Memories and the Forest

Reads: 161  | Likes: 0  | Shelves: 0  | Comments: 1

More Details
Status: Finished  |  Genre: Fantasy  |  House: Booksie Classic
Take a trip down Memory Lane with a young druid as he returns to the place he calls home.

Submitted: June 19, 2014

A A A | A A A

Submitted: June 19, 2014

A A A

A A A


As the first light of day began to filter in through the canopy of the trees overhead, the young Elven man walking calmly through the untamed tracts of growth paused to take a look around him. The forest was slowly growing more defined as the sun made its daily climb, with crisp outlines of the foliage and the massive trunks of the Elder trees coming into focus. After taking a moment to make sure his heading was right, he stepped over the protruding knot of roots that would have tripped up the unwary traveler and continued his steady pace through the dense wood. For a few more hours he walked on, keeping the small magelight lit only as a force of habit, until the rising sun cast enough light on the forest below to illuminate his path and show him the hidden knurls and tangles of brush and ivy lying around him.


Kyronaius had always appreciated the forest in his late youth, and after learning the ways of sharing life with the world from his friends and companions, he’d grown even fonder of the World Beneath the Trees. With every step his bare feet made on the cool damp earth he could feel the heartbeat of the forest around him pulse and echo in time with all of the living beings under her branches. It was still a novel experience for him, feeling the life force of every living creature both flora and fauna around him, but even though it had only been several dozen seasons he felt as though he’d been meant to enjoy the world this way his whole life. Every step brought more of the world into his grasp as though his very aura had exploded outward to encompass anything it touched within a furlong. It was a bit noisy at times for him, especially during the migrations of animals that came and went with the passing of the seasons, but in the calm hours following the dawn it felt to him as though he were awash in a sea of whispering voices.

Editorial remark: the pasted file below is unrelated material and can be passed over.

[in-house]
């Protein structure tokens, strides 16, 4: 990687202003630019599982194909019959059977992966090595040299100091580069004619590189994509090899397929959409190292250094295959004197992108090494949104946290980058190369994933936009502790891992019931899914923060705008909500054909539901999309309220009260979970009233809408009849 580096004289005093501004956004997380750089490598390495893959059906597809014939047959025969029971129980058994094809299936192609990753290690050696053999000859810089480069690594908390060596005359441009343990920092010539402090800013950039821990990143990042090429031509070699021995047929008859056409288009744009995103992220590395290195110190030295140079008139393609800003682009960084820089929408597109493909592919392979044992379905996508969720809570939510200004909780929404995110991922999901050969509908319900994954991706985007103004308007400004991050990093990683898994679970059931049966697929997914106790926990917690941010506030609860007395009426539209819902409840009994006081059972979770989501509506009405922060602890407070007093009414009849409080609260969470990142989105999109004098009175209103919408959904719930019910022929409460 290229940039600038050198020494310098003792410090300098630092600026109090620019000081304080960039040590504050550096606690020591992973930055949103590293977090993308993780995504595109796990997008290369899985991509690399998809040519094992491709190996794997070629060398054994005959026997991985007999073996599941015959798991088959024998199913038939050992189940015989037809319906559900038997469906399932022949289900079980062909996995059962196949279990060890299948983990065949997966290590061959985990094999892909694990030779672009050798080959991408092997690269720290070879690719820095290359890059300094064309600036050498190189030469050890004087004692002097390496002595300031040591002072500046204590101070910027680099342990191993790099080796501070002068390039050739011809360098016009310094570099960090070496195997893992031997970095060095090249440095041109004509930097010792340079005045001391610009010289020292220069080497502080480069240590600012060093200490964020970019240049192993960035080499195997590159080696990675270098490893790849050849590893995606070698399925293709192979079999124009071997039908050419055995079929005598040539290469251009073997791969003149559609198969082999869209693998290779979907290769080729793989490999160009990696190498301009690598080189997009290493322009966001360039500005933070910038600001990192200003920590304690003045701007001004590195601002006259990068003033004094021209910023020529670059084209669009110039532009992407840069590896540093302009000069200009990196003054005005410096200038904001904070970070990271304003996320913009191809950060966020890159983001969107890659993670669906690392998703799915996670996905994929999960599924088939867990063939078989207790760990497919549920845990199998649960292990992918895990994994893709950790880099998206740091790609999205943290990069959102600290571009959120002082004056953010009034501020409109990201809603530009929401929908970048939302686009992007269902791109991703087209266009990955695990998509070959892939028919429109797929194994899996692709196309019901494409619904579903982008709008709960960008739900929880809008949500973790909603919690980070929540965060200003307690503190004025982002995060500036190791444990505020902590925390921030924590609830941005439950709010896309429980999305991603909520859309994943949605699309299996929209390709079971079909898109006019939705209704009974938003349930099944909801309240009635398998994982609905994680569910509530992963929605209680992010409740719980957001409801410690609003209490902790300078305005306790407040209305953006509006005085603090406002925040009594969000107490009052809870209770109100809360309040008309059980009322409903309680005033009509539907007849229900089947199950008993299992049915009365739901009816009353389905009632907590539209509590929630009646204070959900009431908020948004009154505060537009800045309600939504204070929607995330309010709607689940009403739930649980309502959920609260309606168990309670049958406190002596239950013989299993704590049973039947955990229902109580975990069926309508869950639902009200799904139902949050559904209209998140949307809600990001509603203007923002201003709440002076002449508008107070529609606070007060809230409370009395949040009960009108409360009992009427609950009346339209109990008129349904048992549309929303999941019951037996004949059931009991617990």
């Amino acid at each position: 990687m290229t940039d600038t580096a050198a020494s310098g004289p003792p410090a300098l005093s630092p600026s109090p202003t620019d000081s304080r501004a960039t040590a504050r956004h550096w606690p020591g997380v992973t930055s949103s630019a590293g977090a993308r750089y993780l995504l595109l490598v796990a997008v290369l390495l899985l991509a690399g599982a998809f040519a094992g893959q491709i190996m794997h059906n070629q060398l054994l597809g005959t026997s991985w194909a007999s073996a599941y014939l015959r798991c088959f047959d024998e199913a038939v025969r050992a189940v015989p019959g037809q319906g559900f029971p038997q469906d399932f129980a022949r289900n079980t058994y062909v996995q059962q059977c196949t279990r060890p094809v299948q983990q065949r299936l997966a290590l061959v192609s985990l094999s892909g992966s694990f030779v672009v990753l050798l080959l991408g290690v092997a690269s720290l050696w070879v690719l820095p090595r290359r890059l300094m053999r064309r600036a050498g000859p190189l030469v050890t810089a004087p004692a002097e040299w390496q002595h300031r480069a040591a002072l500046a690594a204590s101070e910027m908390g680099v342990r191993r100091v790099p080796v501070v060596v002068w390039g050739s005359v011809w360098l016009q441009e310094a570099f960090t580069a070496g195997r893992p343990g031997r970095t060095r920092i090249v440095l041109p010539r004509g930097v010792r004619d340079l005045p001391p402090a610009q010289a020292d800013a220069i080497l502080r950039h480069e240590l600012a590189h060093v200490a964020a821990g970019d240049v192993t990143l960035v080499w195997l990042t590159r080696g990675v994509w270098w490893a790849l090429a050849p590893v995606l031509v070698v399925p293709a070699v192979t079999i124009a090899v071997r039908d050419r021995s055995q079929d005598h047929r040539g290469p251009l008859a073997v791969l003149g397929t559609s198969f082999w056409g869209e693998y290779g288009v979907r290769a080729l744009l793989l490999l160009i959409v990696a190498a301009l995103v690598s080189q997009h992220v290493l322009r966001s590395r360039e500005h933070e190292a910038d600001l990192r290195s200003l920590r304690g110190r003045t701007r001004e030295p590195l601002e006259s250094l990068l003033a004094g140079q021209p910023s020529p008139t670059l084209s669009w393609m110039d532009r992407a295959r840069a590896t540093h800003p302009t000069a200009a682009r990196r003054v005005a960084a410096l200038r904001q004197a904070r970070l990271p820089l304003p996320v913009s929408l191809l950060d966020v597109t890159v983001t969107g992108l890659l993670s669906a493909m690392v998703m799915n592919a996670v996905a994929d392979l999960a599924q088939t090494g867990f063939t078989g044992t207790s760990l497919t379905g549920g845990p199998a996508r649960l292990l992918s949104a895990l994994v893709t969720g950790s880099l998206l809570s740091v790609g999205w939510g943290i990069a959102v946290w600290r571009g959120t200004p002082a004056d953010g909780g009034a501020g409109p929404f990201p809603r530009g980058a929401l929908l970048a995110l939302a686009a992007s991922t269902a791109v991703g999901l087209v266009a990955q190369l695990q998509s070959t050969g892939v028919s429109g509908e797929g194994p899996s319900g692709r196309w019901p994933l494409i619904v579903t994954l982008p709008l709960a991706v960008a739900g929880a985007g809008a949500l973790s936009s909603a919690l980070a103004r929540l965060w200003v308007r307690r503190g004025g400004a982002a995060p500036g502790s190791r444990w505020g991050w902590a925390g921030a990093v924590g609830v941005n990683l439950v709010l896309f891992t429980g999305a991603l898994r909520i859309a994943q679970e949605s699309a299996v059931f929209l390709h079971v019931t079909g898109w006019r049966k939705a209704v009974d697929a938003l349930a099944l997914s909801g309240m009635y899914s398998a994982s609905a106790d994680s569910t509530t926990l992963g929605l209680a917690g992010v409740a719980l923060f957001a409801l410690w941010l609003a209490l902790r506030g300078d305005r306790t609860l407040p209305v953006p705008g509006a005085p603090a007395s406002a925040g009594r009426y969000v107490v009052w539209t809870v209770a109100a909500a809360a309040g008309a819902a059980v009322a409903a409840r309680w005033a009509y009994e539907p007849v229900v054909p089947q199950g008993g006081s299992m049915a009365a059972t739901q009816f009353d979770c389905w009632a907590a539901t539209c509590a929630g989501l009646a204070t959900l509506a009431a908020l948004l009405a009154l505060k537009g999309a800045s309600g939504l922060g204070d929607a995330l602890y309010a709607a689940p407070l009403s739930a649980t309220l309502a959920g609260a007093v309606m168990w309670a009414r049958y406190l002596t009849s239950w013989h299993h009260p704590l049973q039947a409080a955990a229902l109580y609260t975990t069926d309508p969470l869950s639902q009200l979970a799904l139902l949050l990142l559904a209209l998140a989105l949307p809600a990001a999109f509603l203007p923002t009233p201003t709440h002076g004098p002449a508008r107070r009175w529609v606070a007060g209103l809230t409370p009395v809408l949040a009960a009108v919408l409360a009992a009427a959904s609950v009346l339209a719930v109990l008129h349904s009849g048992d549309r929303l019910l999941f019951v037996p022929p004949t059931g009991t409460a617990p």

He’d never really kept track of the passing of time after he’d fled home so many years ago, and when he’d shed the shackles of time as a constraint to his whims he’d found a sense of peace that hadn’t existed to him before. No more schedules to maintain meant he could sleep as long as his body needed, sometimes finding great comfort in letting the day pass by lazily as he rested his body in the shade of an ancient oak. With no more urgent duties to complete for the sake of others he found that he could take his meals when he pleased, finding it quite pleasurable to converse with the forest Nymphs while the many faces of the moon passed overhead. The passage of time no longer held control over his days, and in that Kyronaius found more peace and happiness than he’d ever known.

It was a life that had, at first, seemed to be so overwhelmingly dull that he had spent many of the first seasons of his tutelage fervently pouring over the few preserved tomes the old Druids had kept with them. After every page had been read and memorized, every chapter notated and studied, he realized then that he still knew almost nothing about the ways of communing with the world. The old Druids knew this would happen, however, and let him pursue his ambitious devouring of text and stories in their possessions. Even though several of them were only humans, and there for many decades his junior, Kyronaius had realized almost immediately upon meeting them that the men were so much more his superiors in experience. When he’d finally learned to set down the books and seek answers from the source he found that the nearly two centuries of knowledge he’d grasped before then had only paled in comparison to the months to follow.